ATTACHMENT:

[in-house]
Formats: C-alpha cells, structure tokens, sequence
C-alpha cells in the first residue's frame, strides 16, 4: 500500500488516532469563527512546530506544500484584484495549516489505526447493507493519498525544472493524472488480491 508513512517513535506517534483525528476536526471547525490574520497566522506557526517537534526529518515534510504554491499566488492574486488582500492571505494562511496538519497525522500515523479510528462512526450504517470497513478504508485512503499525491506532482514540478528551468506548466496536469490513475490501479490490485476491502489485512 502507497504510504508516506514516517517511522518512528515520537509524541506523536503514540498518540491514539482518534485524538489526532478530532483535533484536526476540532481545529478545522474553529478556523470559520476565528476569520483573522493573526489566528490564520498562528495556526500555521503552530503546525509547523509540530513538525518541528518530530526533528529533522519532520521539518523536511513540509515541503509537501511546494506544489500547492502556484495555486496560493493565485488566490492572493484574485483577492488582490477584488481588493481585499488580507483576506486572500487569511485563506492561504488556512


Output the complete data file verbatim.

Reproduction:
[in-house]
Formats: C-alpha cells, structure tokens, sequence
C-alpha cells in the first residue's frame, strides 16, 4: 500500500488516532469563527512546530506544500484584484495549516489505526447493507493519498525544472493524472488480491 508513512517513535506517534483525528476536526471547525490574520497566522506557526517537534526529518515534510504554491499566488492574486488582500492571505494562511496538519497525522500515523479510528462512526450504517470497513478504508485512503499525491506532482514540478528551468506548466496536469490513475490501479490490485476491502489485512 502507497504510504508516506514516517517511522518512528515520537509524541506523536503514540498518540491514539482518534485524538489526532478530532483535533484536526476540532481545529478545522474553529478556523470559520476565528476569520483573522493573526489566528490564520498562528495556526500555521503552530503546525509547523509540530513538525518541528518530530526533528529533522519532520521539518523536511513540509515541503509537501511546494506544489500547492502556484495555486496560493493565485488566490492572493484574485483577492488582490477584488481588493481585499488580507483576506486572500487569511485563506492561504488556512